The new experiments with mouse eye tissues strongly suggest that a longstanding “textbook concept” about the way a mammal’s retina processes light needs a rewrite. The enduring concept took root more ;than 30 years ago when researchers doing experiments in frog retinas find that when a single particle of light; known as a photon; is absorb by light-sensing cells called rods; it starts a cascade of biochemical reactions that involve around 500 molecules call G proteins.
Cascade of biochemical reactions
Now, Johns Hopkins vision scientists say that their experiments; described March 12 in Proceedings of the National Academy of Sciences; show that the number of G protein molecules activated in the cascade of reactions is far fewer involving only 10-20 of them in the rods of mice.
The new finding matters; say the scientists, because G proteins belong to a very large family of biochemical signaling pathways called G protein-coupled-receptors; which are among the most abundant signaling pathways in biology; says King-Wai Yau, Ph.D., professor of neuroscience and ophthalmology at the Johns Hopkins University School of Medicine.
“These pathways are a major target among pharmaceutical companies; because they control many diverse physiological processes; ranging from those that allow us to see images to those tied to heart disease; ” says Yau. “We’re beginning to understand our visual system better; and the more we understand a system, the better They are to develop treatments for its malfunction;” says Daniel Silverman, Ph.D., postdoctoral fellow in Yau’s laboratory.
When a photon of light hits a rod in the retina, it is absorbed by a light-sensing protein, called rhodopsin; which is embedded in membranes within the cell. Rhodopsin then activates G proteins, which, in turn, activate other enzymes. It is the number of G protein molecules activated by one rhodopsin molecule that the new experiments challenge, Yau says.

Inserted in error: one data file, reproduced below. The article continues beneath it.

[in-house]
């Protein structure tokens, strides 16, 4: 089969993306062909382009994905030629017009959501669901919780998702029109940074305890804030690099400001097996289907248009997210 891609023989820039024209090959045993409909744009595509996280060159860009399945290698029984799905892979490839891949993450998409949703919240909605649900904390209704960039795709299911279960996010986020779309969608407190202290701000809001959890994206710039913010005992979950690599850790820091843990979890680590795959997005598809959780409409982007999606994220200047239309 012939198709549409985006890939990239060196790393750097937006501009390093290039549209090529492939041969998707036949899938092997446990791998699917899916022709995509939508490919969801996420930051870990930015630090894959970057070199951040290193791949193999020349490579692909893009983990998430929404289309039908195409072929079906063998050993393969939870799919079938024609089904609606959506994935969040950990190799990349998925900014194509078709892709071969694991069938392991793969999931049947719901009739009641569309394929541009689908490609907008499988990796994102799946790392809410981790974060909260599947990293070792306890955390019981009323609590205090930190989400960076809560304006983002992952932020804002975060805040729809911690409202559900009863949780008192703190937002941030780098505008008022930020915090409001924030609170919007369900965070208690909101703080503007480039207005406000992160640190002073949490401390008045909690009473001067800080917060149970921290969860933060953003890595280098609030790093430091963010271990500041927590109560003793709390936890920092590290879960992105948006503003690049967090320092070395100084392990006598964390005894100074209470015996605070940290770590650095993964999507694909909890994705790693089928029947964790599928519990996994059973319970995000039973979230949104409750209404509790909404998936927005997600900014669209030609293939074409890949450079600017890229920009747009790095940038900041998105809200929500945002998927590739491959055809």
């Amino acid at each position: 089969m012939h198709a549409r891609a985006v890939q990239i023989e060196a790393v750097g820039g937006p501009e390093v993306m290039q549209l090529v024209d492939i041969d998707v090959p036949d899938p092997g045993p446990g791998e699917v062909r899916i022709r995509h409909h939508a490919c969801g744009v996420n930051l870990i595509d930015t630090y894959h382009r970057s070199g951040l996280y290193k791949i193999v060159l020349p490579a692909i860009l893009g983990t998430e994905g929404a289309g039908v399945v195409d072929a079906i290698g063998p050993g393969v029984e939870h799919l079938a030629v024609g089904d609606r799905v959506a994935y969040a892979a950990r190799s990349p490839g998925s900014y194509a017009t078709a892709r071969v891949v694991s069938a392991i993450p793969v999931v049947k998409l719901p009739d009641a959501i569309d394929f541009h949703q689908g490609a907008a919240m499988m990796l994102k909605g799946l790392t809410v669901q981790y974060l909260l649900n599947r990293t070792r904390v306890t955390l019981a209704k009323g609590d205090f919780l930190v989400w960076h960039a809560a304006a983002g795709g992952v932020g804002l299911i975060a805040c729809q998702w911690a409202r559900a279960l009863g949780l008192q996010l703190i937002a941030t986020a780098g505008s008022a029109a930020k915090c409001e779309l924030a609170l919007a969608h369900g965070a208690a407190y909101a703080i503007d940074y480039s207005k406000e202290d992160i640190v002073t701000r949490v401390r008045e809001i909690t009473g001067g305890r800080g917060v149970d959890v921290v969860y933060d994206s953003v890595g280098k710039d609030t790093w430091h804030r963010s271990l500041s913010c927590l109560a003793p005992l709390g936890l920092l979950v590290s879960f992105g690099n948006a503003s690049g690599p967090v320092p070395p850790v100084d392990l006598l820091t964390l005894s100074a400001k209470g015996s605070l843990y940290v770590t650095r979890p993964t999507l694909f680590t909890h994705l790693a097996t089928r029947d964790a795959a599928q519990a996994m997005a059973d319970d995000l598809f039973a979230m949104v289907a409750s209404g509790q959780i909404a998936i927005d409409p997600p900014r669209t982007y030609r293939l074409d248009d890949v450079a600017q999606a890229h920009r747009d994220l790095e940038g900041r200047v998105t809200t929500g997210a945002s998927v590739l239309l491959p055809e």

They notes that other scientists had speculated that the number of activated G protein molecules may be much less than the many hundred originally proposed; but the number was difficult to directly measure in intact rods. To do that; Yau and his colleagues devised two ways to measure the response to a single activated G protein in intact rods.
First, the scientists used mice engineered to express a mutant form of rhodopsin that interacts very poorly with the G protein so that most of the time no G protein is activated. But when rhodopsin was successful in interacting with G protein molecules; only one G protein was activated.
Interacting with G protein
Second, the scientists looked at a derivative of normal rhodopsin called opsin, which is generated after rhodopsin is exposed to light. Opsin itself does not absorb light, but it can signal G proteins occasionally and very weakly. Opsin’s signal is so weak that it can activate, at most, one G protein molecule, says Yau.
To make quantitative measurements, Silverman and former graduate student Wendy W.S. Yue used a tight-fitting glass pipette thinner than a human hair filled with saline solution and placed the glass pipette around a single rod, which sprouts from the retina of mice like a blade of grass. Then, Silverman and Yue recorded an electrical current from the rod that essentially reflects the signal coming from the rhodopsin/opsin-G protein cascade.